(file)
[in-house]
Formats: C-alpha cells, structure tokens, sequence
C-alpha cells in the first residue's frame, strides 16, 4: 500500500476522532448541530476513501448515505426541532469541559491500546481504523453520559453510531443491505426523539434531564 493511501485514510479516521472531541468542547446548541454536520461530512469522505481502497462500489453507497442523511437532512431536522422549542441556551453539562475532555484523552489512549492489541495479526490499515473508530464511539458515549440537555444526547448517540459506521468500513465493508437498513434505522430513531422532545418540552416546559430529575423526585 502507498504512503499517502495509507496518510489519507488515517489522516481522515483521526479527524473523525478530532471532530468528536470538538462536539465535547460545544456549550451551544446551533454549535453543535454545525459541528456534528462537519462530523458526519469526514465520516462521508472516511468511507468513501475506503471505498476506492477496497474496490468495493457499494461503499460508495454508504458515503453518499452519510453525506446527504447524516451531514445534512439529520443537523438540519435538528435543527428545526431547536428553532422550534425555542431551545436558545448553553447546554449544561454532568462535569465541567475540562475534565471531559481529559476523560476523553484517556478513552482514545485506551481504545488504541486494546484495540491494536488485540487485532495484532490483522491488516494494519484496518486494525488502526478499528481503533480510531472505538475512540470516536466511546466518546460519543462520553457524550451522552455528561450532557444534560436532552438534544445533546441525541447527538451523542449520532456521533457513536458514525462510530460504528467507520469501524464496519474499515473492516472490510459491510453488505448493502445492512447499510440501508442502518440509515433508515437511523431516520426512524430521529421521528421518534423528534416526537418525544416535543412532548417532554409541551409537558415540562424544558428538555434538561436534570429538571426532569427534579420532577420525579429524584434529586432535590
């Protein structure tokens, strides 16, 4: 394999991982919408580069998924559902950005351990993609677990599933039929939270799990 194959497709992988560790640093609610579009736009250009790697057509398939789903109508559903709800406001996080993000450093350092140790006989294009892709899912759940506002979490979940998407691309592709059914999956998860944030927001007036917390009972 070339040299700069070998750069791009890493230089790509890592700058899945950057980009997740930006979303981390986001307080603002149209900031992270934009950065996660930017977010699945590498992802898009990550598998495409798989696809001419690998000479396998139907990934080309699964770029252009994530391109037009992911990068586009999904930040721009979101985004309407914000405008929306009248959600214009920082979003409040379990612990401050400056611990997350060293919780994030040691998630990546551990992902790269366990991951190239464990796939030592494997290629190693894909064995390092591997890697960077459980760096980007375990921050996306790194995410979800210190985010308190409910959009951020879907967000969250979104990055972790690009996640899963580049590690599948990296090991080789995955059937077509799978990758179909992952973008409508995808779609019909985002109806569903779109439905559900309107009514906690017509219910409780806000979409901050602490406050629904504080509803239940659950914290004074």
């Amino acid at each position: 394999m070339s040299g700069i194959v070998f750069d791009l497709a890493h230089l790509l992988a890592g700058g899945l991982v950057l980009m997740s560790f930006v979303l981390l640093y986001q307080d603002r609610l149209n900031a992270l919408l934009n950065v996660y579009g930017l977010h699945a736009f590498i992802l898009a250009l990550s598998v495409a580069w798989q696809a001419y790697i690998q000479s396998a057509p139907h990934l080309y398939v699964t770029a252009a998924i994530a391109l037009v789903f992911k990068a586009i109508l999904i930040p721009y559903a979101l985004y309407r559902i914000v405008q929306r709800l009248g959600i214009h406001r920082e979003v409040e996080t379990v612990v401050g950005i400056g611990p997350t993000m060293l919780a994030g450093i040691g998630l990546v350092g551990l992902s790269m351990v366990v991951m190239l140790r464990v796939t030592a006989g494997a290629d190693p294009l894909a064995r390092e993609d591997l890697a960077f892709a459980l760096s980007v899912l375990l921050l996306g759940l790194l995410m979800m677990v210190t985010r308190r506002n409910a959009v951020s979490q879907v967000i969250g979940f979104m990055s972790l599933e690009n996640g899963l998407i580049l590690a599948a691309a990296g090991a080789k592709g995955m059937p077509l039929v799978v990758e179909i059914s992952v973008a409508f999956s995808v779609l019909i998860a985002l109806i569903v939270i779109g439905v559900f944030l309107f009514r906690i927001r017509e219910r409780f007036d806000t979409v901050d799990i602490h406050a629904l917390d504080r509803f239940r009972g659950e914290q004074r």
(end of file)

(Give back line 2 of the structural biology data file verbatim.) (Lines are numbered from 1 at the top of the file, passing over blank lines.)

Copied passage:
Formats: C-alpha cells, structure tokens, sequence